• Reporting on W-2’s of aggregate cost of employer sponsored coverage
  • Increase on HSA tax distribution for non-qualified medical expenses from 10% to 20%
  • Women’s Preventive Care expansion according to US Preventive Services Task Force
  • Quality of Care Reporting
  • Provide Summary of Benefits document
  • Medical Flexible Spending Plans limited election of $2,500
  • Notice of Exchanges
  • Eliminate tax deduction for employers taking the Medicare Part D subsidy for retirement prescription drug coverage
  • Comparative effectiveness research fees
  • Clinical trial coverage must be provided
  • Cost-sharing limitation for qualified high deductible health plans
  • Elimination of eligibility rules
  • Elimination of all pre-existing exclusion clauses
  • Reduce any eligibility waiting period to no more than 90 days
  • Employer mandate to offer coverage (delayed to 2015)
  • Reporting on minimum essential coverage to IRS
  • Reinsurance Contribution
  • Automatic Enrollment (delayed until regulations are published)

 

 

 

 

 

 

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health-care-reformblogIs Health Care Reform just what the doctor ordered?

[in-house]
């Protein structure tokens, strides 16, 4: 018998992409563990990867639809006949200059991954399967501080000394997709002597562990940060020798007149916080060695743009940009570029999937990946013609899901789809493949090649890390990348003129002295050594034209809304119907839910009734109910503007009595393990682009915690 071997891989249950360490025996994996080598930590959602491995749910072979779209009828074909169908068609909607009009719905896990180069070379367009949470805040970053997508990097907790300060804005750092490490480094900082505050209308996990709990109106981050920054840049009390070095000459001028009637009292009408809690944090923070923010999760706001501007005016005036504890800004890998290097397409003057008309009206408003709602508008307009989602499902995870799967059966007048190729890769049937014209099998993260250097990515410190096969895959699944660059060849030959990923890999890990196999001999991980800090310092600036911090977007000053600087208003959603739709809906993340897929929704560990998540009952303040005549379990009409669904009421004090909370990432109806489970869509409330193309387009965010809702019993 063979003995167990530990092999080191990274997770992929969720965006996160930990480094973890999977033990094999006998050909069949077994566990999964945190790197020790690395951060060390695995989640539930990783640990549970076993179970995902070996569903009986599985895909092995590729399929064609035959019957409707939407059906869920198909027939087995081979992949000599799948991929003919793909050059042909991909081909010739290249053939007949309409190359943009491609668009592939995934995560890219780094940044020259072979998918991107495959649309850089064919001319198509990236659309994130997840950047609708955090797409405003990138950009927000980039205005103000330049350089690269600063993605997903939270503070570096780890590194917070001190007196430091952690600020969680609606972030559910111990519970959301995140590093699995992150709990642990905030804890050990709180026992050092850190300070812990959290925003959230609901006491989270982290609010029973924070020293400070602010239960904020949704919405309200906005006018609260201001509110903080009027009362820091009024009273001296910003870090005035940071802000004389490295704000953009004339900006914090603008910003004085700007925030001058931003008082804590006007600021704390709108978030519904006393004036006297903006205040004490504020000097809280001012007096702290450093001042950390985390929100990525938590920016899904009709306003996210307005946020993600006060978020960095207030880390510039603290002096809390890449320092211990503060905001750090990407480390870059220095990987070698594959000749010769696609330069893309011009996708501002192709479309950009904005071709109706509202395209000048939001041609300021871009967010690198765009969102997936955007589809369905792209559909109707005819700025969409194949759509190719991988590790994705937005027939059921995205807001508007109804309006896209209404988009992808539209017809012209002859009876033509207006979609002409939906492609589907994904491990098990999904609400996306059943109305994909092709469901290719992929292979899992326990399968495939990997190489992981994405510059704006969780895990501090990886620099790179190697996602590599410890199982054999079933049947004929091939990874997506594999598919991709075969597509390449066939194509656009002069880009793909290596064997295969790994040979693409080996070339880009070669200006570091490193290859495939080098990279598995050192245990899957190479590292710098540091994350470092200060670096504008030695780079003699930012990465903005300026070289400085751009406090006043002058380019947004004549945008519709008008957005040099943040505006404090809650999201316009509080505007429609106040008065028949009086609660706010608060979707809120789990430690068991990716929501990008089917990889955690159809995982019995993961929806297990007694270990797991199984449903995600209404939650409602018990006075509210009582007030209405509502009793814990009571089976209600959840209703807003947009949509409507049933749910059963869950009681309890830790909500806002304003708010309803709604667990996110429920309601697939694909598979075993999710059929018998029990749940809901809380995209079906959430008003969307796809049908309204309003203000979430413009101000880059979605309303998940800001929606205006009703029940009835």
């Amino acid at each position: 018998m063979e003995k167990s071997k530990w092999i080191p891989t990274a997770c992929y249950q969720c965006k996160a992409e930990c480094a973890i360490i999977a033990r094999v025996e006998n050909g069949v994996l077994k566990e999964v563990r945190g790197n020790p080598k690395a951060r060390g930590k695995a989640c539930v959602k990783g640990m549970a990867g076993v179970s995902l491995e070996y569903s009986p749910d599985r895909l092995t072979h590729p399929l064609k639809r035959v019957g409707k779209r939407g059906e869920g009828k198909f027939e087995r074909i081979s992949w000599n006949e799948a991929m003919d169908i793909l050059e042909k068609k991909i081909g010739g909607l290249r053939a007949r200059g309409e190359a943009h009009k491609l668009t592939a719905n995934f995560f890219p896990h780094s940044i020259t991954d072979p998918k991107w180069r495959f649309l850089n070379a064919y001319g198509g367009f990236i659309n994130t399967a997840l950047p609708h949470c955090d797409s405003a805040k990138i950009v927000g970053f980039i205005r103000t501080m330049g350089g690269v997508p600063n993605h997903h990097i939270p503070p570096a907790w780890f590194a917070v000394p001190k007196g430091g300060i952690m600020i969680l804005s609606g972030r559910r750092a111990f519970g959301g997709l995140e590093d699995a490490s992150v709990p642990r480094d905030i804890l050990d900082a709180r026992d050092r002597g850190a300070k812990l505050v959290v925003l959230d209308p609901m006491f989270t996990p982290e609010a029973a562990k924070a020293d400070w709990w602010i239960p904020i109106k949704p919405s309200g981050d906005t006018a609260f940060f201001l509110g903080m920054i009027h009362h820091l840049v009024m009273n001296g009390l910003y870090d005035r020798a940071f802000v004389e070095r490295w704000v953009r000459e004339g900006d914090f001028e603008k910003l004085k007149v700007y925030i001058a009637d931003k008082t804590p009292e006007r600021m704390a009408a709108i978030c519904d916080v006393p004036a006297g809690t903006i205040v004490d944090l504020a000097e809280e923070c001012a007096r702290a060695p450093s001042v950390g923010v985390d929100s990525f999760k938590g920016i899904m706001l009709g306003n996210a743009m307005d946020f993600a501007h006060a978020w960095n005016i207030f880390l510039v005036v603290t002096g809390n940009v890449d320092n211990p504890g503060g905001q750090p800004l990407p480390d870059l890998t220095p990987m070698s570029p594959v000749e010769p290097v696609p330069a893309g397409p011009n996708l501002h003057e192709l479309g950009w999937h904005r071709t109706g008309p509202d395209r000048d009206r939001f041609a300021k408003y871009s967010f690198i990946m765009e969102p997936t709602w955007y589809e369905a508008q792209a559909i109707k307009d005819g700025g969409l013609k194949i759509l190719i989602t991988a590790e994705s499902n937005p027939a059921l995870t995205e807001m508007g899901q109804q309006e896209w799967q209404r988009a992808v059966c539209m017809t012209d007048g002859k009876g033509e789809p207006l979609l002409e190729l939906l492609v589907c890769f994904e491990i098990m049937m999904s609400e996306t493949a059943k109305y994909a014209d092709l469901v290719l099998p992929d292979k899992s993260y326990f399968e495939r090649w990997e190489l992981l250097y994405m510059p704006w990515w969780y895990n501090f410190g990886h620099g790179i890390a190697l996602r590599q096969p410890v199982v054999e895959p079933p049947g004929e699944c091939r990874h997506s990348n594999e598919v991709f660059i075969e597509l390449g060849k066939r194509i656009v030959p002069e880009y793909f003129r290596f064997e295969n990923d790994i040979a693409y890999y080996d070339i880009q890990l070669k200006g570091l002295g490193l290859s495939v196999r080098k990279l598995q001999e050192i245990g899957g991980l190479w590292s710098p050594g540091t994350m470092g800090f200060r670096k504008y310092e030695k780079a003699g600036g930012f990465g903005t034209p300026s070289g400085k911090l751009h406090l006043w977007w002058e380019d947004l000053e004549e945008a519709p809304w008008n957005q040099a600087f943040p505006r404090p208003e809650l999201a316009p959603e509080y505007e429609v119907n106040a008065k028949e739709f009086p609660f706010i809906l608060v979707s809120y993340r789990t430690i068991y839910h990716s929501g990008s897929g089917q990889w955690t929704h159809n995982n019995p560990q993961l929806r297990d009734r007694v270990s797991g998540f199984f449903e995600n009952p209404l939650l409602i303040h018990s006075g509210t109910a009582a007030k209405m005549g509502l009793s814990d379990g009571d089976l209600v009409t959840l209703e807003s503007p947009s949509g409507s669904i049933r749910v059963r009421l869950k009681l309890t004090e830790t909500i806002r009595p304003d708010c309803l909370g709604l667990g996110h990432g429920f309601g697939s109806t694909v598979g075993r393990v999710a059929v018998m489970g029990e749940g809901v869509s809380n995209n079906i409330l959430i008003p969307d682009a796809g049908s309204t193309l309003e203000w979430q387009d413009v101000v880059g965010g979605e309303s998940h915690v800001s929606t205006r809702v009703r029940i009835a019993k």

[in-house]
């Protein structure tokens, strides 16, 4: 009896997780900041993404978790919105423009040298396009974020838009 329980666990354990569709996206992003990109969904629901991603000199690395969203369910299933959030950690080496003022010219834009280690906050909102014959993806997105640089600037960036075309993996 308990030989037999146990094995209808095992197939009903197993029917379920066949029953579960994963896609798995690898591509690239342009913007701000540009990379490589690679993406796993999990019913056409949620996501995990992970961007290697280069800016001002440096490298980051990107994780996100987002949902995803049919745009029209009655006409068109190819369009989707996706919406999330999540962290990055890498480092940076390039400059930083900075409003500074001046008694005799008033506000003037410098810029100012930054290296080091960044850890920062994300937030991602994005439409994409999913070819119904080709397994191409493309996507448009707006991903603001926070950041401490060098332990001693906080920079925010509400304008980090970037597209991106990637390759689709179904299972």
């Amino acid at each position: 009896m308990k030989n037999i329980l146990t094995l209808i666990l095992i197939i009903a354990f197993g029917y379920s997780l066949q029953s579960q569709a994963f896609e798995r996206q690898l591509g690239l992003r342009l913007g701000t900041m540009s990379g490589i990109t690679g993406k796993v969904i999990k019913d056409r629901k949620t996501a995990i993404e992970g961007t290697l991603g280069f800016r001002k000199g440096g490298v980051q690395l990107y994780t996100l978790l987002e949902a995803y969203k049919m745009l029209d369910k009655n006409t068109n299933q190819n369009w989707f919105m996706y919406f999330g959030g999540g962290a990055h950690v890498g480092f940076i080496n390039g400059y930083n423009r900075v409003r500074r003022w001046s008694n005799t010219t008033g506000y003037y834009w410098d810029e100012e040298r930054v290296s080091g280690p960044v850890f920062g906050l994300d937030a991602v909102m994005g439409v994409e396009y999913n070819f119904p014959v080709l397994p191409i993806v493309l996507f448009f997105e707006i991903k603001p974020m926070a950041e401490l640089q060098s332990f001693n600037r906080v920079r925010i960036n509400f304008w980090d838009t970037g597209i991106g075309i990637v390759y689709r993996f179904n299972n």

The Affordable Care Act includes many provisions designed to help consumers obtain health insurance either through the exchange or free market. The law is meant to give access to health insurance while at the same time control costs. Here are the key provisions that will impact all residents.

1. Extensions of health insurance coverage to children up to age 26.

While this was a very useful provision of the law, in 2014 these young adults will be able to purchase a policy through the exchange or outside the exchange with no underwriting. So a parent may actually be better off taking the adult child off their employer plan and purchasing a individual policy.

2. Guaranteed Issue requires all insurers to no longer be able to decline coverage based on health status.

This is one of the biggest provisions of the health care law. In the past, all health plans have been subject to some type of underwriting. In 2014, you will not have to answer any medical questions to get a health policy. For Hoosiers with ongoing conditions, this will have a huge positive impact.

3. Insurance Companies will be prohibited from charging consumers more for gender.

In the past, women have always had higher insurance rates. This will no longer be the case.

4. Elimination of annual and lifetime coverage limits.

Very few Hoosiers will be impacted by this provision unless you are obtaining a lot of health care. There have been situations in the past where people have maxed out plans, but this will no longer happen.

5. Prohibition of Coverage limitation or exclusions based on Pre-Existing Conditions.

In the past, we have seen Insurance companies place riders on certain conditions or put a waiting period in before the condition would be covered. Now any on going condition will covered under the policy.